Chapped lips are a great big ‘no-no’ during the winter months. The cold air makes your skin dry, and especially affects this delicate area. While it’s definitely good to apply lip salve often, it’s vital to make sure your lips are protected against the sun – since burnt and dry lips are even worse.

3. Camera

The Alps is an area of outstanding natural beauty. Wherever you turn your eyes will be graced with phenomenal views of valleys, villages, forests and endless snowcapped peaks. The photo opportunities are never-ending–you’ll come back with a full SD card and still regret not taking more. Whilst skiing I still managed to carry around my DSLR camera on some days when I knew the sky would be clear azure. Sometimes it’s a faff, but it’s always totally worth it.

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… Read the rest of my article here, on Pink Pangea.

The fairy tale beauty of Lake Bled

Bled is a picturesque town that surrounds Lake Bled in the Julian Alps in Northern Slovenia. The tiny central island which houses nothing but a Church is a typical postcard picture that anyone will easily recognise. I pictured glorious blue skies, fantastic clear lake and sun…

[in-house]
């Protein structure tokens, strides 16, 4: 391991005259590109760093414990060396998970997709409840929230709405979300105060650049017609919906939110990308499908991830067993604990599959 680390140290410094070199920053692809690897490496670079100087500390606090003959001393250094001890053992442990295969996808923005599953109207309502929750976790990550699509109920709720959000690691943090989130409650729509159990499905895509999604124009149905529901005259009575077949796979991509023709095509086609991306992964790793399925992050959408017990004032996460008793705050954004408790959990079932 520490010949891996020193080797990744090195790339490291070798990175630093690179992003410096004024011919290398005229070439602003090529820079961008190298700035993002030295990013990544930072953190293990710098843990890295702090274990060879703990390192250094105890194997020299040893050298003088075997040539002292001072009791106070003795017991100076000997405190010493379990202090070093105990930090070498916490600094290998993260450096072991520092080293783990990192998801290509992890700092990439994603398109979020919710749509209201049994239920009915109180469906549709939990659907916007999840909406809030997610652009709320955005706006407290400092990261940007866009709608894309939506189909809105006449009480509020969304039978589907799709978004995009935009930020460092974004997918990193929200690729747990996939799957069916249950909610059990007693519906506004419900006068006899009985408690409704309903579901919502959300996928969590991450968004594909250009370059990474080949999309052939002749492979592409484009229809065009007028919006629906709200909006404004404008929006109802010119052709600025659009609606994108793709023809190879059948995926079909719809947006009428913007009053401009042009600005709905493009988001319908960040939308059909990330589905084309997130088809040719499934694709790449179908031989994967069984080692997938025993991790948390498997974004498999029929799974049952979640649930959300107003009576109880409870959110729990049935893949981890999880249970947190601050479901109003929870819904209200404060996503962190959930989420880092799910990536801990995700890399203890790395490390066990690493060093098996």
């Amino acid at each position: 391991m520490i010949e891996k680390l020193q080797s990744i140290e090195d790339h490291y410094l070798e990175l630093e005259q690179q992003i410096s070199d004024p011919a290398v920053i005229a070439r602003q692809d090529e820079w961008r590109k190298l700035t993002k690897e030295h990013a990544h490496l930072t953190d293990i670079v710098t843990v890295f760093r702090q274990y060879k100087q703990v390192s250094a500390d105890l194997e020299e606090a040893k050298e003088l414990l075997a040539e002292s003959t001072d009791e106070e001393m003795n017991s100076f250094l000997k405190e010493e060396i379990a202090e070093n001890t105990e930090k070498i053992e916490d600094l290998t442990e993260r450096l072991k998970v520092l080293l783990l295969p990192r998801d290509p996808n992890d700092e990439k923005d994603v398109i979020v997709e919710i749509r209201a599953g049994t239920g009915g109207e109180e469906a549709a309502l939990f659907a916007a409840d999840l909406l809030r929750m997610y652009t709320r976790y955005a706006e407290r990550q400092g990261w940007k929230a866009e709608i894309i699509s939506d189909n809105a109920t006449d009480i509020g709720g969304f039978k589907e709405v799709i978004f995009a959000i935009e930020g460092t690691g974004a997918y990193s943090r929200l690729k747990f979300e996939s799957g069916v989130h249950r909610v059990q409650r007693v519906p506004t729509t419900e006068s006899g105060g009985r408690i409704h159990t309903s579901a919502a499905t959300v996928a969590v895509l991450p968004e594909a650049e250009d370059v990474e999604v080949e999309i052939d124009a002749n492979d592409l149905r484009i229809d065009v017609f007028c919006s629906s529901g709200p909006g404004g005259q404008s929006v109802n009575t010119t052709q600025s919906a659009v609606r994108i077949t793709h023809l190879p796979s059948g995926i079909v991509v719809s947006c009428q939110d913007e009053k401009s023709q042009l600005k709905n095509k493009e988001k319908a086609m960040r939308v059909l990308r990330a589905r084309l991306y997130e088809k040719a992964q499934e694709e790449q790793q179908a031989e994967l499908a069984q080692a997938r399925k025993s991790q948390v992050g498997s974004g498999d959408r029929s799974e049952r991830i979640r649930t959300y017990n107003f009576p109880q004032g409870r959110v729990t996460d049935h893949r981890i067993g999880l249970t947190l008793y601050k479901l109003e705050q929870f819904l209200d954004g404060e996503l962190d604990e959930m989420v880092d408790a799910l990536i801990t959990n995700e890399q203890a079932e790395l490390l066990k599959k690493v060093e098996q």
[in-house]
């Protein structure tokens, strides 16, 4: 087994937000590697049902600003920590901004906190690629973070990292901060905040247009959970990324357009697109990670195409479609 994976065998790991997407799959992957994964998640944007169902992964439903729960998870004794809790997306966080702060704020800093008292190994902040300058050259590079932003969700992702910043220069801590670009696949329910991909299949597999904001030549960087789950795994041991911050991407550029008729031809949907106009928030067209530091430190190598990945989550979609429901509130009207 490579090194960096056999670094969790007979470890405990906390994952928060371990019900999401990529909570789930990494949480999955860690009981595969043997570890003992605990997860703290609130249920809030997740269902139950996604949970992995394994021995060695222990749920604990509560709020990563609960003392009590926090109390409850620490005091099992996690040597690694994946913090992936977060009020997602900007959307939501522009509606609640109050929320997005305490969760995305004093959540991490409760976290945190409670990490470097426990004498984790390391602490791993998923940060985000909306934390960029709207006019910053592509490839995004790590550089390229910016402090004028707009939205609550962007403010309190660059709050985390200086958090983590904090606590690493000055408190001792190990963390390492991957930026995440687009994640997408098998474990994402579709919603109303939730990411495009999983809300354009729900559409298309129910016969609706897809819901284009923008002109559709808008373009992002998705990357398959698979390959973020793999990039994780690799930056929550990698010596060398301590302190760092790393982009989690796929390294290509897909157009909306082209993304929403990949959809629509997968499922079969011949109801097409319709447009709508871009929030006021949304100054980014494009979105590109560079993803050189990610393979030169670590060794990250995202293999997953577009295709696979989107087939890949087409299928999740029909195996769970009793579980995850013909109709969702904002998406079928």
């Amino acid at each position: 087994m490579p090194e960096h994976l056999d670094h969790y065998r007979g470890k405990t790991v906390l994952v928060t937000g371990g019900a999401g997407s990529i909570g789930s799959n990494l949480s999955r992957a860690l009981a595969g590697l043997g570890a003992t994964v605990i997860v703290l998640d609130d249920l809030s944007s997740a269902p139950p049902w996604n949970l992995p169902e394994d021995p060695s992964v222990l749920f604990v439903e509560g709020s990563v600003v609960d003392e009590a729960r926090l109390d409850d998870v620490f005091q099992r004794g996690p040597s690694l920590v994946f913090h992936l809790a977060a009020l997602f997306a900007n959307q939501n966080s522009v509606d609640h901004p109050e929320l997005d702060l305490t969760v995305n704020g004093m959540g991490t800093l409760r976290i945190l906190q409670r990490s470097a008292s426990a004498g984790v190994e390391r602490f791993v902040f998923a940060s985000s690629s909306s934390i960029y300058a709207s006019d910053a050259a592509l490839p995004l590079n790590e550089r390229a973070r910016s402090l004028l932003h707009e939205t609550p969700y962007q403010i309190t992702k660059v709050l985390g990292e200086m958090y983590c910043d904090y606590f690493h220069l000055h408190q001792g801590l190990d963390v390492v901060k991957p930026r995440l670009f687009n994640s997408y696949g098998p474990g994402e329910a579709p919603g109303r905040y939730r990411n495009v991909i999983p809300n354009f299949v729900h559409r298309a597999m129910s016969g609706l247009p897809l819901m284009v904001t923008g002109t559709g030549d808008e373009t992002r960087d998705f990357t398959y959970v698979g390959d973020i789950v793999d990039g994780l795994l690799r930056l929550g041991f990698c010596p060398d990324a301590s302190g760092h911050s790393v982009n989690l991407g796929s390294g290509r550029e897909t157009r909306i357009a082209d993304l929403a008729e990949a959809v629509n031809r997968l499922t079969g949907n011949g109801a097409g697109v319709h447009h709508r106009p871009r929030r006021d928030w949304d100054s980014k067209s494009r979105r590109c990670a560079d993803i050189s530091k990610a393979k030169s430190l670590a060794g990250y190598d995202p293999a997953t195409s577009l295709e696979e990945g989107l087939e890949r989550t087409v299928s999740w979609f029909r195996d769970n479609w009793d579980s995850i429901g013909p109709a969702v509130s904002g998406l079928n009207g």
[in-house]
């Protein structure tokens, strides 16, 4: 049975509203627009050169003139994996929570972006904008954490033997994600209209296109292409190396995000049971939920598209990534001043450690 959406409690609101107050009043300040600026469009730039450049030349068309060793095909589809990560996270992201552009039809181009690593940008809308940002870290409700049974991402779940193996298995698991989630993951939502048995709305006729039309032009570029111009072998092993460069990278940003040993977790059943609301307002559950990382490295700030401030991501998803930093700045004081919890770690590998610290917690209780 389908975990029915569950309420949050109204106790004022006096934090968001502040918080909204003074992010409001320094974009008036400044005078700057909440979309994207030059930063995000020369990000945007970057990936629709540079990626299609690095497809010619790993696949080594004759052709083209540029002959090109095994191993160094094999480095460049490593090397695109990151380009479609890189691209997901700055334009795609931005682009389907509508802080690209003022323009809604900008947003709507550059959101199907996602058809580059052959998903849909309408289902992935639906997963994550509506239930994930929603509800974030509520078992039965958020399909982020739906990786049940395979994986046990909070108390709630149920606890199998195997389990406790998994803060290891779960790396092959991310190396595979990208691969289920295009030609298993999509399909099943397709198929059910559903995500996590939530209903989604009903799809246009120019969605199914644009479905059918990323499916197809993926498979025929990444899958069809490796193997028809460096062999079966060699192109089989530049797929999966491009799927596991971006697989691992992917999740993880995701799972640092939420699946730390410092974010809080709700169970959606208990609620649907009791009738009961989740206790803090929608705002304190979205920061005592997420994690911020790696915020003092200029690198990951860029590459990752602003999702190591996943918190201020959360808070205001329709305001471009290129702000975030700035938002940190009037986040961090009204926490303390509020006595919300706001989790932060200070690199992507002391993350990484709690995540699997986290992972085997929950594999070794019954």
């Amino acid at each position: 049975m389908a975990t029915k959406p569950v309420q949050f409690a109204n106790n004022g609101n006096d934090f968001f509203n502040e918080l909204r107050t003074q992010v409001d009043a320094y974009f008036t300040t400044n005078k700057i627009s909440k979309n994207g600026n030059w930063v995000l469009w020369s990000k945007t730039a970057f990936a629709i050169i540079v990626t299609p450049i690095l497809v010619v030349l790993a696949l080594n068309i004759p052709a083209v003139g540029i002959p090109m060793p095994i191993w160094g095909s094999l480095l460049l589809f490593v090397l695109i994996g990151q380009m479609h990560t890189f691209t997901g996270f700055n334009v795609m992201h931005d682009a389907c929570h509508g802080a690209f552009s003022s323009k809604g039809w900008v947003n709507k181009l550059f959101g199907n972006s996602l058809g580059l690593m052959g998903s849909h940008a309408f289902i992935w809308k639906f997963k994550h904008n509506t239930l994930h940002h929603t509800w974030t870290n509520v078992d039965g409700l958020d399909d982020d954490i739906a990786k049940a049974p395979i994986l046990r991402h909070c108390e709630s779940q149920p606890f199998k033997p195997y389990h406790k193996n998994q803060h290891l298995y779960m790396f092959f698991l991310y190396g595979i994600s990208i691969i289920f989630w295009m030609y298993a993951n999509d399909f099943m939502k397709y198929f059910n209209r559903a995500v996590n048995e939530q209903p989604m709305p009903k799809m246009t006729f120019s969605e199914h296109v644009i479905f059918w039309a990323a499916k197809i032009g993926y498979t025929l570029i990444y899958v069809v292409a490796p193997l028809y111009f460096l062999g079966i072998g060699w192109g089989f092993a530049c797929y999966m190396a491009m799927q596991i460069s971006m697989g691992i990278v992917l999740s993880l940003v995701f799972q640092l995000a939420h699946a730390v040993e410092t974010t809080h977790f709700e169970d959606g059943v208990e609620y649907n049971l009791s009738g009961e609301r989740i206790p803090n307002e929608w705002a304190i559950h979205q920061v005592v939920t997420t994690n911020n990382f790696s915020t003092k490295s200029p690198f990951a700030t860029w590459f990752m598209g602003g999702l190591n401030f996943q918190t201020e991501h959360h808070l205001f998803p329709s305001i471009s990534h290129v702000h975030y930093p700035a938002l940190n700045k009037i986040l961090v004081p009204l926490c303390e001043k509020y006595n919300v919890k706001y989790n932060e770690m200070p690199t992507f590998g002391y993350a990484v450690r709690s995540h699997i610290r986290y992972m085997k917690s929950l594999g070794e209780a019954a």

…I arrived in the pouring rain. You couldn’t even see the lake.

There are of course pros and cons to travelling out of season:
Pros: Cheaper AND more beds available + less tourists + shorter queues.
Cons: Colder + wetter + shorter days + fewer backpackers to meet (though still plenty).

Travelling in the shoulder season isn’t for everyone – especially if you enjoy the more expensive and jam packed hostels during the summer months – however I never had a problem meeting people and making friends. Granted, there were fewer people around – especially in the smaller places I visited like Zakopane and Lake Bled – but this always came as a welcomed break.

So… Let me tell you about my 2 days in Lake Bled. Yes, it rained. Yes, it was bloomin freezing, but on the whole – I had a great stay.